Acyl-CoA oxidase 1 (ACOX1) deficiency is a rare and severe peroxisomal leukodystrophy associated with a very long-chain fatty acid (VLCFA) β–oxidation defect. This neurodegenerative disease lacks relevant cell models to further decipher the pathomechanisms in order to identify novel therapeutic targets. Since peroxisomal defects in microglia appear to be a key component of peroxisomal leukodystrophies, we targeted the Acox1 gene in the murine microglial BV-2 cell line. Using CRISPR/Cas9 gene editing, we generated an Acox1-deficient cell line and validated the allelic mutations, which lead to the absence of ACOX1 protein and enzymatic activity. The activity of catalase, the enzyme degrading H2O2, was increased, likely in response to the alteration of redox homeostasis. The mutant cell line grew more slowly than control cells without obvious morphological changes. However, ultrastructural analysis revealed an increased number of peroxisomes and mitochondria associated with size reduction of mitochondria. Changes in the distribution of lipid droplets containing neutral lipids have been observed in mutant cells; lipid analysis revealed the accumulation of saturated and monounsaturated VLCFA. Besides, expression levels of genes encoding interleukin-1 beta and 6 (IL-1β and IL-6), as well as triggering receptor expressed on myeloid cells 2 (Trem2) were found modified in the mutant cells suggesting modification of microglial polarization and phagocytosis ability. In summary, this Acox1-deficient cell line presents the main biochemical characteristics of the human disease and will serve as a promising model to further investigate the consequences of a specific microglial peroxisomal β–oxidation defect on oxidative stress, inflammation and cellular functions.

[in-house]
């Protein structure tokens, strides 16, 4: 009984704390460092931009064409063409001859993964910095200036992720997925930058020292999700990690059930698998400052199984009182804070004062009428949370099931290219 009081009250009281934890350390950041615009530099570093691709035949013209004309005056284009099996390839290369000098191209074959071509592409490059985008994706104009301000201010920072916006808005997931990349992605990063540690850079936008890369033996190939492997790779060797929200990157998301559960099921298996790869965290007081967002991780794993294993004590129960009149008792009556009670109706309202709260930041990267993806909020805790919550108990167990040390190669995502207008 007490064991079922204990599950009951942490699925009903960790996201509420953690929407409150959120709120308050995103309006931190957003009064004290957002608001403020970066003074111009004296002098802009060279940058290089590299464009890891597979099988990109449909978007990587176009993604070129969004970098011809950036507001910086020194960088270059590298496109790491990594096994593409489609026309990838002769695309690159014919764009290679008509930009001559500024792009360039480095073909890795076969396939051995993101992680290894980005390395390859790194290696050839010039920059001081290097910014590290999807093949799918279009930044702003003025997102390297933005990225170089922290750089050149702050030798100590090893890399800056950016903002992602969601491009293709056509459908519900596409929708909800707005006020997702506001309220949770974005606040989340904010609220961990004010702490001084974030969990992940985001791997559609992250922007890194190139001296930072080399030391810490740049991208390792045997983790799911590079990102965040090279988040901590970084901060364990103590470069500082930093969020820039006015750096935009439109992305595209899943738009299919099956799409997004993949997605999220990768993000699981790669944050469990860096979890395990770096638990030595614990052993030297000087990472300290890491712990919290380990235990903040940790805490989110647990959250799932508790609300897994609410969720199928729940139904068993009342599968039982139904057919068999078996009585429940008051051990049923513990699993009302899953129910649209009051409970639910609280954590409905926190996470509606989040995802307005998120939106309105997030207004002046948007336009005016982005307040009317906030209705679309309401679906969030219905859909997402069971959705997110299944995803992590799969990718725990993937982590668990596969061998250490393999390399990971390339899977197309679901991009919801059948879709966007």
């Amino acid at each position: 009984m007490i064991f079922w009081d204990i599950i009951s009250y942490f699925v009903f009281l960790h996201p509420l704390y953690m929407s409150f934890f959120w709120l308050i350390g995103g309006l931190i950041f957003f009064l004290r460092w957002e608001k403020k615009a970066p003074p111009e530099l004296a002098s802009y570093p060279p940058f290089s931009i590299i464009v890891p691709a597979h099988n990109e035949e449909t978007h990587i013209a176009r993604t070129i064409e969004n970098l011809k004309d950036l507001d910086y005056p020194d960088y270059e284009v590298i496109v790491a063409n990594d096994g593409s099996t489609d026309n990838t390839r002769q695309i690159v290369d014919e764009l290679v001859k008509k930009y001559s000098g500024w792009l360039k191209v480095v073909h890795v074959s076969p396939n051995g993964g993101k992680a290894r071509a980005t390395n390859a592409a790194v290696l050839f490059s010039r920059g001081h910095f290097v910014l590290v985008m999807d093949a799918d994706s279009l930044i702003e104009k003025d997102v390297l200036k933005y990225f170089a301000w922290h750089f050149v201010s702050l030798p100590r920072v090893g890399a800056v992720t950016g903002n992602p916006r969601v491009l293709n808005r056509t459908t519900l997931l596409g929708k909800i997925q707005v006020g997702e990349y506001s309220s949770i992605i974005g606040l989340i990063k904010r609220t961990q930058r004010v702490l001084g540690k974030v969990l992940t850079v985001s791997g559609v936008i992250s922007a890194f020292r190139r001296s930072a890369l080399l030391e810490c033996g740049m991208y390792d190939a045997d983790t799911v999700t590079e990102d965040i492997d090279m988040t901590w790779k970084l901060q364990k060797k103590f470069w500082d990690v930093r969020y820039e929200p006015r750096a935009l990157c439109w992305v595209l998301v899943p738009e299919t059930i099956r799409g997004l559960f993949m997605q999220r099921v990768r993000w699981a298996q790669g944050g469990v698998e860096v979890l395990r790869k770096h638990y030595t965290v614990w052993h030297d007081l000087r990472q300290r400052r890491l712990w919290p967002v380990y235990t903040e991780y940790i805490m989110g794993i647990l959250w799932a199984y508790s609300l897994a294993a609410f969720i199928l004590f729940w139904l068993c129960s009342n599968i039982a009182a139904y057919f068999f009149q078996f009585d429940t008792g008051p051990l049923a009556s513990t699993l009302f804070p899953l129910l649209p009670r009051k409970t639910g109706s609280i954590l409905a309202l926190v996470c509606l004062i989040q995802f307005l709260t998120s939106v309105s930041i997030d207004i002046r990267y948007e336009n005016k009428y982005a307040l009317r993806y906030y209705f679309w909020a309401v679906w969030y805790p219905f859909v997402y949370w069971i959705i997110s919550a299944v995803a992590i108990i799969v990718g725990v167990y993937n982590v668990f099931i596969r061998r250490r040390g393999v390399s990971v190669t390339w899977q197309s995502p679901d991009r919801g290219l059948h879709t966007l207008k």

|Journal||Biochimica et Biophysica Acta - Molecular and Cell Biology of Lipids|
|Publication status||Accepted/In press - Jan 1 2018|
- Acyl-CoA oxidase
ASJC Scopus subject areas
- Molecular Biology
- Cell Biology